It’s been at least 18 months since I last blogged about starting a new contracting role at a young startup medical device company – a long time for me considering that I prefer to blog on a more frequent basis. However, the events that transpired since then have taken my full attention, and left me little headspace to write an update until now.
In short, things gradually deteriorated at the company I was working for, to the point where I had to make a tough decision to leave. The original reason for my being there was to develop a commercial strategy for the company and its technology, as well as find a way to show the technology would work as a way to attract seed investment. However, there was a drift away from this objective to the point where it wasn’t feasible for me to remain. There were many tough lessons that I learned over the 6-month period about working for a start-up (specifically one that was pre- seed-investment), and how my experiences would affect my career trajectory.
Although I can’t comment on any specifics,
- A vision is not a plan
- Changing your plans frequently is disruptive, changing your vision frequently will send you broke
- Inventors and dreamers that are not grounded in reality are risky to work with
- Friends, fools and family are terrible investors
- Success in one business area is not evidence of capability in another business area
- Medical technology commercialisation sorts out the “adults” from the “children”
- Having the humility to listen to someone else is a valuable attribute
- Sticking to one’s ethics and reptutation is all that matters in the end
- If you’re going to work for a start-up, work for one that has been invested in by someone/a group that has invested in that area before, or led a company in that area previously.
After travelling to and fro for 6 months interstate, I returned home toward the end of 2015 and found myself utterly exhausted – I had very little time to reflect on the very sudden end to this opportunity. However, it also left me in a situation of being unemployed (again).
I started seeking new opportunities using my network early in 2016, and applied for a variety of jobs in parallel. I used JibberJobber as my job hunting customer relationship manager (CRM) as a way to not only keep track of the applications I had made, or conversations that I’d had, but also as a motivational tool to maintain my focus on finding a new job. I had made a promise to myself that I would no longer work for any pre-seed companies on a mid- or long-term basis. What I quickly found was that “I was too qualified in one area, but under qualified in others”, meaning that many applications were unsuccessful. I had a number of interviews, but was unsuccessful.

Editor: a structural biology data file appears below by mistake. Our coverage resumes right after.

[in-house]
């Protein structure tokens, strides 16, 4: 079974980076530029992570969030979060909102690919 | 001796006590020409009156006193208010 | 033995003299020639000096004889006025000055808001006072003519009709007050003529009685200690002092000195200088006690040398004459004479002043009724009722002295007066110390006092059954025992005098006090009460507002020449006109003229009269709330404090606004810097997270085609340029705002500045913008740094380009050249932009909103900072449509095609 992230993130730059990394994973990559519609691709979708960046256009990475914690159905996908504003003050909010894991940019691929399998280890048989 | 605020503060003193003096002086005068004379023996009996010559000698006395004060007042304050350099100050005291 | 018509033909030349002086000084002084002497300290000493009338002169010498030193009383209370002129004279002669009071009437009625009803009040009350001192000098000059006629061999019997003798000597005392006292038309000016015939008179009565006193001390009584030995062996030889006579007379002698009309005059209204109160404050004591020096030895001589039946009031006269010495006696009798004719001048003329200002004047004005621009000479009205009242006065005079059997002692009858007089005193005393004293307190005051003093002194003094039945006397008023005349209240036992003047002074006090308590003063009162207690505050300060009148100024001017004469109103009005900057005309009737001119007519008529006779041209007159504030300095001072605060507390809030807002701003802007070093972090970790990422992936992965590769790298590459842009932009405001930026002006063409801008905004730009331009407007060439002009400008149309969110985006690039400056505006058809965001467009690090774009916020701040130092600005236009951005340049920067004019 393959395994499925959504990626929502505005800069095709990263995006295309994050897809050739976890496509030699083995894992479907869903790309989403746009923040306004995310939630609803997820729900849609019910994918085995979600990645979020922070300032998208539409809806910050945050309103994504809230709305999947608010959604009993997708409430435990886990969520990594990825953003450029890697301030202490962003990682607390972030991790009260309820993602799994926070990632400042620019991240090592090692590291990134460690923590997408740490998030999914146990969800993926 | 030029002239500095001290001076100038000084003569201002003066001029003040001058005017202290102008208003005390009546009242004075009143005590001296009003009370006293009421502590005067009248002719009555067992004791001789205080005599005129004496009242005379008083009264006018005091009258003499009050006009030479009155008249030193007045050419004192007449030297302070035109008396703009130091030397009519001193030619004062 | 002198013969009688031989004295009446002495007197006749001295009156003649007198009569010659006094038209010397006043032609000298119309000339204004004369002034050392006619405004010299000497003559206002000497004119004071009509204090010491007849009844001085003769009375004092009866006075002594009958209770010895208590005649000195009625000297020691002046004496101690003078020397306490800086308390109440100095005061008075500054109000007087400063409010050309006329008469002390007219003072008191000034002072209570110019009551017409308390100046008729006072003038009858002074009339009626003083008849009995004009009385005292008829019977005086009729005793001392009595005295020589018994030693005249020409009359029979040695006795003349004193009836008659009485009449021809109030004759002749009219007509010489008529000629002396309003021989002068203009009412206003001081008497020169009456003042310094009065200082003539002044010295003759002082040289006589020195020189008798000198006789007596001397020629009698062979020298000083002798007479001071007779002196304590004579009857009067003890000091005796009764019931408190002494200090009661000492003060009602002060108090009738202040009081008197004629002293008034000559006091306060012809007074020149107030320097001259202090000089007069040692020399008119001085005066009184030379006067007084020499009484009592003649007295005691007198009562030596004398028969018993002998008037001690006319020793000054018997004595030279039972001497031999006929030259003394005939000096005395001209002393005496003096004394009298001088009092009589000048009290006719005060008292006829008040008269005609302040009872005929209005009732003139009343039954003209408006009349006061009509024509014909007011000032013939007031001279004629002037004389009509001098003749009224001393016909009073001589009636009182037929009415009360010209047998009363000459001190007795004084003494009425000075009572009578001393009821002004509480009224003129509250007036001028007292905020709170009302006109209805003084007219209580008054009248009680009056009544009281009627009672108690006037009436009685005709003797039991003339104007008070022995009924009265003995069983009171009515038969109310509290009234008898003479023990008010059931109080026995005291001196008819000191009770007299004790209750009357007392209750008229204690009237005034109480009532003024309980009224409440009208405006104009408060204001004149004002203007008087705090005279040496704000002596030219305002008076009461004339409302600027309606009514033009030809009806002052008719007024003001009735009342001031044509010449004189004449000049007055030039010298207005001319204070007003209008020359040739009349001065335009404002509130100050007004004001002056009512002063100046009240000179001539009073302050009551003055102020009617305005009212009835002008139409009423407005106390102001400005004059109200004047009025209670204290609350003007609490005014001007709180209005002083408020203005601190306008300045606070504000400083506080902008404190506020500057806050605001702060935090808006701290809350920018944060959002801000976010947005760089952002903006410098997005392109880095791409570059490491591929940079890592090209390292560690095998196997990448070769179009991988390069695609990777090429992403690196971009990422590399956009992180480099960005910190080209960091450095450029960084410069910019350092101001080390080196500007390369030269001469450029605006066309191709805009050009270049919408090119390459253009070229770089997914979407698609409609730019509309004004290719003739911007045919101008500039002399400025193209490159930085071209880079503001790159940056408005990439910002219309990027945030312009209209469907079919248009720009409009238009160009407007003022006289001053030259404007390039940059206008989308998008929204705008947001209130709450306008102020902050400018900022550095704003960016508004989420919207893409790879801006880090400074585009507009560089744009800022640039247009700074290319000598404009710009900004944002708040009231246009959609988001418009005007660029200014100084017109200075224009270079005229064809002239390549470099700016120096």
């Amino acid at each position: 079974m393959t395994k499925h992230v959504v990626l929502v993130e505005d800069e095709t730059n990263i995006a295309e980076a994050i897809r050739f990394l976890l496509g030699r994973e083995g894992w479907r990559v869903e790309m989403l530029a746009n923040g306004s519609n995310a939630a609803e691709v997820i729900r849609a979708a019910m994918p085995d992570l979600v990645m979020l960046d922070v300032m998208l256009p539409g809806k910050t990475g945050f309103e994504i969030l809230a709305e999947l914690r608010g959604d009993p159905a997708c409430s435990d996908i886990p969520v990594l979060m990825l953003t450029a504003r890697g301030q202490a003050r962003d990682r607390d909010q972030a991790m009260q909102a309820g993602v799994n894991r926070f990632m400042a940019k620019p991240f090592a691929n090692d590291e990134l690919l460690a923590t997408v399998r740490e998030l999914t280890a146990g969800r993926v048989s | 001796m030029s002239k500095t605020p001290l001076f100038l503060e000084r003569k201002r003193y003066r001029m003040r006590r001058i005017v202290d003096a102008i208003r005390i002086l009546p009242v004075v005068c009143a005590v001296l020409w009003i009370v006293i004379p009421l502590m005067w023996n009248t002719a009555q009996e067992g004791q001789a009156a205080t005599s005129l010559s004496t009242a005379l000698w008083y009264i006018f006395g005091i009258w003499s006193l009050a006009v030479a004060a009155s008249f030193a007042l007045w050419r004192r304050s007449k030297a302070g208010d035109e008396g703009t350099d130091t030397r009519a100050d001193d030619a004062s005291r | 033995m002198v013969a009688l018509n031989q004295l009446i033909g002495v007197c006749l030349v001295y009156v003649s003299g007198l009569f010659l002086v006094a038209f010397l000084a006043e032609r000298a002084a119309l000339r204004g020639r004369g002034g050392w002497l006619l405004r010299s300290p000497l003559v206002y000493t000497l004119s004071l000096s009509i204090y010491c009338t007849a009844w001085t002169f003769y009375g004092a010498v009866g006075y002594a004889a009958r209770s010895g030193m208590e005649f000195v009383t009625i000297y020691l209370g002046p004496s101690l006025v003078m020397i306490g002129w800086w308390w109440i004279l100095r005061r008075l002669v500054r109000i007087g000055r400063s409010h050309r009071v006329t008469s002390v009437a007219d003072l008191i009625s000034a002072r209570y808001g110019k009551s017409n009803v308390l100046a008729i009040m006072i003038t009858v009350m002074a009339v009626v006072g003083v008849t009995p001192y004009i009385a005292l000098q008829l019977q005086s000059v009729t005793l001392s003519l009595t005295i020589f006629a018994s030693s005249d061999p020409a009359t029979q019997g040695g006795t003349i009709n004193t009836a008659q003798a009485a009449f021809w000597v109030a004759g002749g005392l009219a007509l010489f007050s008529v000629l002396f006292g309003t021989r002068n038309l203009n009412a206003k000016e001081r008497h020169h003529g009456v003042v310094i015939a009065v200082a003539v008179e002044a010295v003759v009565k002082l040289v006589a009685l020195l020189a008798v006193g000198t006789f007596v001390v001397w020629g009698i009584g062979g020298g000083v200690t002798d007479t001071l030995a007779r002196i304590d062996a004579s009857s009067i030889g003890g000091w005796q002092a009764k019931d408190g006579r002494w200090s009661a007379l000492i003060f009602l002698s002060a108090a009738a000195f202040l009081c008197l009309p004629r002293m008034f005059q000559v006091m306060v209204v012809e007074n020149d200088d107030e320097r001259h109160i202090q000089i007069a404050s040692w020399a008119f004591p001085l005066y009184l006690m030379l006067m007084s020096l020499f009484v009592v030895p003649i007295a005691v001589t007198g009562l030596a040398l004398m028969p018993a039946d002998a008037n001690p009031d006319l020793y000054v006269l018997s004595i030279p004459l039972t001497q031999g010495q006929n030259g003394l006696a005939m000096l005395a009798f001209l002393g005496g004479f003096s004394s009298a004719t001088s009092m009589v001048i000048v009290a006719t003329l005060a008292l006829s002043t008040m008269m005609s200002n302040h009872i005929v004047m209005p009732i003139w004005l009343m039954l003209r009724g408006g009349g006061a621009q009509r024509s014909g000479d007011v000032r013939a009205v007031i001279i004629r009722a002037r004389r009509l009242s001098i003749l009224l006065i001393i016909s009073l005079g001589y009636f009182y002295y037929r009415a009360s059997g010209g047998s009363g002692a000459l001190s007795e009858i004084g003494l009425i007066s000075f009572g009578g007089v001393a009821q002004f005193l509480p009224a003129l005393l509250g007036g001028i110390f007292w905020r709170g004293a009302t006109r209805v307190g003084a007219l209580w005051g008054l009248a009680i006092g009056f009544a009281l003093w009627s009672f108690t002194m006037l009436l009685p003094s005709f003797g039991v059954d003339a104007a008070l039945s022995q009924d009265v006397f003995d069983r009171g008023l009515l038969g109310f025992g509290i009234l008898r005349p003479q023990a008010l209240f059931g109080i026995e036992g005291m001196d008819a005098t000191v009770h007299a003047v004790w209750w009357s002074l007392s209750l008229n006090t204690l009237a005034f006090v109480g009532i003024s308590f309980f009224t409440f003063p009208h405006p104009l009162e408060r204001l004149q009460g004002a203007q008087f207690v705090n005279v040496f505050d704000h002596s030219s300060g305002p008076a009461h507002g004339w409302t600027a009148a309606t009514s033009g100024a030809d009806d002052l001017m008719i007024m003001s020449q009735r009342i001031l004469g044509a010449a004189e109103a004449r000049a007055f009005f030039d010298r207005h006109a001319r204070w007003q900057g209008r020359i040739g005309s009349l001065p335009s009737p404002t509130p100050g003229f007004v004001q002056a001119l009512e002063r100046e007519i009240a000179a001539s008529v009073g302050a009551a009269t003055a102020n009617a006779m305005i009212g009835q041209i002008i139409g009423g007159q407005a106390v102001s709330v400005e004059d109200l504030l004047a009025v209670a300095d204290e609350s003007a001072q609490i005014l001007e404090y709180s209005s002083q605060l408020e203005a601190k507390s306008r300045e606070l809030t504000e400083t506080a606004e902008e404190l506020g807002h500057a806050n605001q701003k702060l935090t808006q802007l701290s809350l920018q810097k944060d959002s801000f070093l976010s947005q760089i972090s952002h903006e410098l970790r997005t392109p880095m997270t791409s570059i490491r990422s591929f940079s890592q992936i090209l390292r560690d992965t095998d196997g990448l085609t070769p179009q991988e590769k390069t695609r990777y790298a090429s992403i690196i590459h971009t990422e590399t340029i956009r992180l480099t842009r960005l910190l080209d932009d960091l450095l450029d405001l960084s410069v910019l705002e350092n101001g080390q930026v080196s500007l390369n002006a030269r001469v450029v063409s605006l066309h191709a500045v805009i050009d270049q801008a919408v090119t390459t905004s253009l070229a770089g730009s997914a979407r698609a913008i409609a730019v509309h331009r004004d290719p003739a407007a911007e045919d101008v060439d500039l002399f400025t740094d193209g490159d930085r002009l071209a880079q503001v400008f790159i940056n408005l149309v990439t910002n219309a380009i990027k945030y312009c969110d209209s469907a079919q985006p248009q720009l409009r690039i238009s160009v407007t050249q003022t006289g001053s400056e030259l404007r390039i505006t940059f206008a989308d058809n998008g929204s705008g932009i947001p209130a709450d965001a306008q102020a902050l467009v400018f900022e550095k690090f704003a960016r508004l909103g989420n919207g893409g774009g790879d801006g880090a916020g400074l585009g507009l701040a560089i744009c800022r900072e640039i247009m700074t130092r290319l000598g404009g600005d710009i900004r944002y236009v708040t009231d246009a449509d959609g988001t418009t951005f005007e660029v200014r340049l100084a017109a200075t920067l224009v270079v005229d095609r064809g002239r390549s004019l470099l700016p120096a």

This was not to say I did not find any opportunities – I was fortunate to perform a short contract with a start-up, as well as complete an internship with a venture capital group. Both of these opportunities were extremely rewarding and gave me further insight to areas I had no previous exposure.
However, there was a period of 9 months in which I was unemployed – an extremely challenging situation where I was very stressed and anxious (as were my family). I had resigned myself to the possibility to returning to my retail job selling cameras, but I would have to swallow a lot of pride. I was getting very depressed, and familial pressure certainly didn’t help. It was only in the week that I decided to bite the bullet and return to retail that my career fortunes changed, and was offered a part-time contract working with an internationally-based medical technology accelerator. Being useful again was uplifting to my spirits, and even though I was returning to retail, I was comforted that I also had an exciting parallel opportunity under my wing that was adding to my career growth.
At this point, I guess it’s a “wait-and-see” situation – 2017 will be busy and I’m hopeful I’ll be engaged on a full-time basis. Though I would not wish the last 18 month’s of challenges on anyone else, I have come away with a much sharper view of how to deal with many commercial situations in a very short amount of time – an advantage in a very competitive job market. That said, there’s still plenty to learn – things to report on in another post…